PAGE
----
Losing History - Why Cremated Remains Belong in the Cemetery
So you’ve decided you want to be cremated. That’s a great option, and a way to personalize your funeral service so that it is right for you. Or perhaps a close family member has made it known that they want to be cremated, and that they will be entrusting you with their urn once the memorial services have been completed. Or, maybe you were cleaning out your aunt’s house after her death, and found the cremated remains of Great-Uncle Edgar in her closet. Now what should be done with these urns?
The purpose of this newsletter is to discuss the positive effects of placing cremated remains in a cemetery. You can see from the examples above, that even with the best of intentions, sometimes people are left holding cremated remains that they have no idea what to do with. Certainly for those people who want to hold onto the urn of their loved one, perhaps placing them on the mantel, there is an emotional attachment that may be hard to break. Likewise, there are many people who want their cremated remains to be scattered. Neither of those options should be discouraged. However, follow these scenarios to their logical conclusions. At the end of the day, the person who has been living with the urn will also die. So what happens to the urn then? The emotional attachment to the deceased person has been lost, as the new recipient of their urn may not have had the same relationship (or even have known them) in life. For those who are scattered, there is no place to visit to pay your respects, a generation later no one knows where they were laid to rest, and a gap in history has been created because there is no permanent record of them ever having existed.
The solution to these issues can be found by consulting with a cemetery. For example, a portion of the cremated remains can be placed at the cemetery to provide that place to visit. If you already have a family plot, this also allows the family to stay together. Even if ultimately all of the cremated remains are scattered, your loved one can still have a marker laid, a testament to their life and legacy. If you are the one who needs to hold onto the urn of your loved one, such as a spouse, parent, or child - you can still make arrangements with us for a final resting place for them. Either way, their time with you is temporary, so planning ahead for a space for both of you for when your time comes will provide a peace of mind that you will be together forever.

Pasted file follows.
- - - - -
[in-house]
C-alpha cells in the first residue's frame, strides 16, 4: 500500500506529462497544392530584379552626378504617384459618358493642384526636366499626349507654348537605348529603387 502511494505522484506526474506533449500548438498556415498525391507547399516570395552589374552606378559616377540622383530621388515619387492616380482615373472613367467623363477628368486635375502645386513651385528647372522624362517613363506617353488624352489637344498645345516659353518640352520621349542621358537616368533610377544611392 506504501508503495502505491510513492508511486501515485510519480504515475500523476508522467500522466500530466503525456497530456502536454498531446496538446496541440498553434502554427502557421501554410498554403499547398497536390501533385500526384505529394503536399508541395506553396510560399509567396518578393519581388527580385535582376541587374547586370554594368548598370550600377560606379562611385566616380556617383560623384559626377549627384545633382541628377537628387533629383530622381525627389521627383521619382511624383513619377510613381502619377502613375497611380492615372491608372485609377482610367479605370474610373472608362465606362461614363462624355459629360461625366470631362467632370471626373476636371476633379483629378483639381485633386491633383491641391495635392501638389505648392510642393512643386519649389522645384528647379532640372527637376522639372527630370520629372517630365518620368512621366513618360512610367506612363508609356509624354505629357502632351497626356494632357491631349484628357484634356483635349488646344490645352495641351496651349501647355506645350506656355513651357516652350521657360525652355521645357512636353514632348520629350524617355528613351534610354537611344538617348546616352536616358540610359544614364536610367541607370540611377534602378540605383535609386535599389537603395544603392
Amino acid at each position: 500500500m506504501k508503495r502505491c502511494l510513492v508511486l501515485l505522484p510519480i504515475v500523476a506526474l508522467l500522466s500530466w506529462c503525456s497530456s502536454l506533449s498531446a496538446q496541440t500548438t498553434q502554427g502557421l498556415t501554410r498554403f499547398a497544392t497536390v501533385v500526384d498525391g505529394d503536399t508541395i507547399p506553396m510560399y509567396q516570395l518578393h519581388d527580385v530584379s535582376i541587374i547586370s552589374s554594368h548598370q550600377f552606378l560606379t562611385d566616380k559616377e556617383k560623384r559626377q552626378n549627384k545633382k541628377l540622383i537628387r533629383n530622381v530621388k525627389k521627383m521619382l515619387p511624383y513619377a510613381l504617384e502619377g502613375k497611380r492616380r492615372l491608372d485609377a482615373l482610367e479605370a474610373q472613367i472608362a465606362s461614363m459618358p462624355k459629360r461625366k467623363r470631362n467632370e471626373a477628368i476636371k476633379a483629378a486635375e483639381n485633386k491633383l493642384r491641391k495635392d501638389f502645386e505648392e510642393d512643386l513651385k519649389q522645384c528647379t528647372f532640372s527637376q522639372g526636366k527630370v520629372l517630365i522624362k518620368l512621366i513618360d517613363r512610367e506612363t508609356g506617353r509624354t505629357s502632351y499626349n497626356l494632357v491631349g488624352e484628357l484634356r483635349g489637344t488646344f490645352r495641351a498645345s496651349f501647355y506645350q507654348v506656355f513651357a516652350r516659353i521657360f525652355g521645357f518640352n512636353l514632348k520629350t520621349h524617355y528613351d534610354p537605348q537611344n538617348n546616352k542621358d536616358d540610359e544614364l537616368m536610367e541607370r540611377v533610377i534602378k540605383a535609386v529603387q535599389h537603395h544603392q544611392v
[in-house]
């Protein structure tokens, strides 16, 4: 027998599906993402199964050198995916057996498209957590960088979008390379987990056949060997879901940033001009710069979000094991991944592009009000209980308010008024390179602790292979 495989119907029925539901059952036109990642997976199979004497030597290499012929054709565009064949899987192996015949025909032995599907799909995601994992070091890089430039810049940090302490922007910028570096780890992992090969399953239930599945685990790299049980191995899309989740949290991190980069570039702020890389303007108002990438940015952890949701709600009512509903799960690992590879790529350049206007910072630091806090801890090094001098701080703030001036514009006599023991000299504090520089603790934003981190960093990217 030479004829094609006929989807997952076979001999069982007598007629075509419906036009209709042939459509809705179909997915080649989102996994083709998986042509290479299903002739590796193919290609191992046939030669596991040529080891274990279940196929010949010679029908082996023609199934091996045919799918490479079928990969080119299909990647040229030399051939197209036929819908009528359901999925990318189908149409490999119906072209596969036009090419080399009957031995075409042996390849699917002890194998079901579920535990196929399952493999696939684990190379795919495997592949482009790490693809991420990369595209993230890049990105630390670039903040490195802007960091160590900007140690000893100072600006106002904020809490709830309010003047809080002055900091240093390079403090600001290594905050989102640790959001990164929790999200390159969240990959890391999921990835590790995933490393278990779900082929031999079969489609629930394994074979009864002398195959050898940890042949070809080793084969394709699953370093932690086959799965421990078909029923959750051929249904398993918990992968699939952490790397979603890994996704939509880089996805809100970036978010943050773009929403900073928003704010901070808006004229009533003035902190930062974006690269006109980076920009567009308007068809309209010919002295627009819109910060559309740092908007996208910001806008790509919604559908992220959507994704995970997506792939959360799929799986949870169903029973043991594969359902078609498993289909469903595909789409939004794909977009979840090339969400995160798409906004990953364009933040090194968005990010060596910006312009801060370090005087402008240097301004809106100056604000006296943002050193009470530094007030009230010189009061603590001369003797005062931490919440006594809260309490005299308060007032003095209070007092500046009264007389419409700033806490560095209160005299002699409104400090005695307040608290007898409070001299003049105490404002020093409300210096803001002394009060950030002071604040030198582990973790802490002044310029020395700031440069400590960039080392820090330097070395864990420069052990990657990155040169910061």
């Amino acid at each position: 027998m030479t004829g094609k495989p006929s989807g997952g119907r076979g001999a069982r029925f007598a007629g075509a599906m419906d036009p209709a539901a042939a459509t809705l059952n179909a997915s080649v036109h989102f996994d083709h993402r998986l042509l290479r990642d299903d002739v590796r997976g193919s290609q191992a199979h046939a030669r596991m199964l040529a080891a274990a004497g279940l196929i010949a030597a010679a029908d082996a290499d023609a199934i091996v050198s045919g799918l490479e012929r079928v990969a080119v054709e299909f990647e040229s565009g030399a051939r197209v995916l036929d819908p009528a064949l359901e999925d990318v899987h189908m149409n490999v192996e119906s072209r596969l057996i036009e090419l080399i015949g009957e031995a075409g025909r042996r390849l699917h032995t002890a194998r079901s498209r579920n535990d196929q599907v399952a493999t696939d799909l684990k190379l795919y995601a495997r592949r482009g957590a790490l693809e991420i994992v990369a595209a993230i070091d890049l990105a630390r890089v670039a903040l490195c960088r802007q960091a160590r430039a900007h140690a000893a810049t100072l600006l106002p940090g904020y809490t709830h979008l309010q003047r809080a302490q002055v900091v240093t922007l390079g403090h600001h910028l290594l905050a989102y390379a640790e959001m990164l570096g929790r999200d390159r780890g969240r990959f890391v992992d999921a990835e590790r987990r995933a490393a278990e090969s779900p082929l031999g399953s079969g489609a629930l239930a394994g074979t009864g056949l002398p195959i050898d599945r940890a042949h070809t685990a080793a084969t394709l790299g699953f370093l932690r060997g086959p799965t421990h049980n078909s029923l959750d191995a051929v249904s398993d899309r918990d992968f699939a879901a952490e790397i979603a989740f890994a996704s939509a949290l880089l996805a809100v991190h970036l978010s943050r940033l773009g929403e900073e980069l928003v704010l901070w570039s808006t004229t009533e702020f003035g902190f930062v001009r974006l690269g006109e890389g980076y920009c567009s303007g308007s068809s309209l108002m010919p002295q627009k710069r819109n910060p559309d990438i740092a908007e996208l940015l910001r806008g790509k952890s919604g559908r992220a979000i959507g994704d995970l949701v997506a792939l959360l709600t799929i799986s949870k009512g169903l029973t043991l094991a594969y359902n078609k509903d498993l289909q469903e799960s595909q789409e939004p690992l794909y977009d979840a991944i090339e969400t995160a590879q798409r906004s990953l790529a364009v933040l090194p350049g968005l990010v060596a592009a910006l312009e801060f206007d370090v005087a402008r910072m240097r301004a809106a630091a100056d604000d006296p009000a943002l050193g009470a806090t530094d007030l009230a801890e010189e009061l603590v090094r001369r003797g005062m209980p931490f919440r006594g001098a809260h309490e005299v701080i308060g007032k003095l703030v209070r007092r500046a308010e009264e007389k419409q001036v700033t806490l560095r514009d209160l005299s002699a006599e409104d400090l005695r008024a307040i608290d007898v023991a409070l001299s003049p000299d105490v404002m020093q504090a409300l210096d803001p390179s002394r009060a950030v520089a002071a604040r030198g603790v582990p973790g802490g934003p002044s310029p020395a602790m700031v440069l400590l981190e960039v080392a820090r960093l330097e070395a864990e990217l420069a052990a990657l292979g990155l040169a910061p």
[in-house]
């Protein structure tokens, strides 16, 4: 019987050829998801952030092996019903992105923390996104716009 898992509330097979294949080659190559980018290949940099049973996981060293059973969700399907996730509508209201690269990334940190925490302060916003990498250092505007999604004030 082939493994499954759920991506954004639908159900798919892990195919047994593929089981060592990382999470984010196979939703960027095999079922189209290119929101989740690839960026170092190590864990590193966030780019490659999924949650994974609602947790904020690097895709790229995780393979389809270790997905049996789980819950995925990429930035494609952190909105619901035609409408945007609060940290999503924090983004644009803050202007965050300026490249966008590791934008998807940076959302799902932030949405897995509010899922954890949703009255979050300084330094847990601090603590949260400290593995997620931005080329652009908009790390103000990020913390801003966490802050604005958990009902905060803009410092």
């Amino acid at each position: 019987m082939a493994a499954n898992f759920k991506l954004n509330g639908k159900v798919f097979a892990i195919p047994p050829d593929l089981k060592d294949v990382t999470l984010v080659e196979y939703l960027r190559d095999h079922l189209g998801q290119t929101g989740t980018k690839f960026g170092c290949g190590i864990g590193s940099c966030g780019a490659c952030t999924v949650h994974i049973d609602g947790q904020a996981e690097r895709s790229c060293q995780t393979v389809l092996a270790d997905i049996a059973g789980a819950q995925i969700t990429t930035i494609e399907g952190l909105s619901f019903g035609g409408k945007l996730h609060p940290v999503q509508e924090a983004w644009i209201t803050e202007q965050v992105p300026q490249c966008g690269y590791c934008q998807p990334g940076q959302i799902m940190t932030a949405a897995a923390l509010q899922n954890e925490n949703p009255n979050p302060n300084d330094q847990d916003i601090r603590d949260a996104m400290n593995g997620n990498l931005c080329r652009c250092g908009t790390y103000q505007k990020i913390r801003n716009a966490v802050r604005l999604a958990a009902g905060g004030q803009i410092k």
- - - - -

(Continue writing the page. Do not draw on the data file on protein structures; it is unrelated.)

Consider, you can trace your ancestors back for generations through cemetery records. You can physically visit where your great-great-great-grandparents have been laid to rest. Cremation is a wonderful alternative to burial for many people, however, there is still a very real need to leave a permanent legacy of the life that has been lived, and the person who has been loved.
Our staff is always available to provide further information, and to answer any concerns you may have. Give us a call anytime at (708) 839.8999 or (773) 767.2166 or visit our website.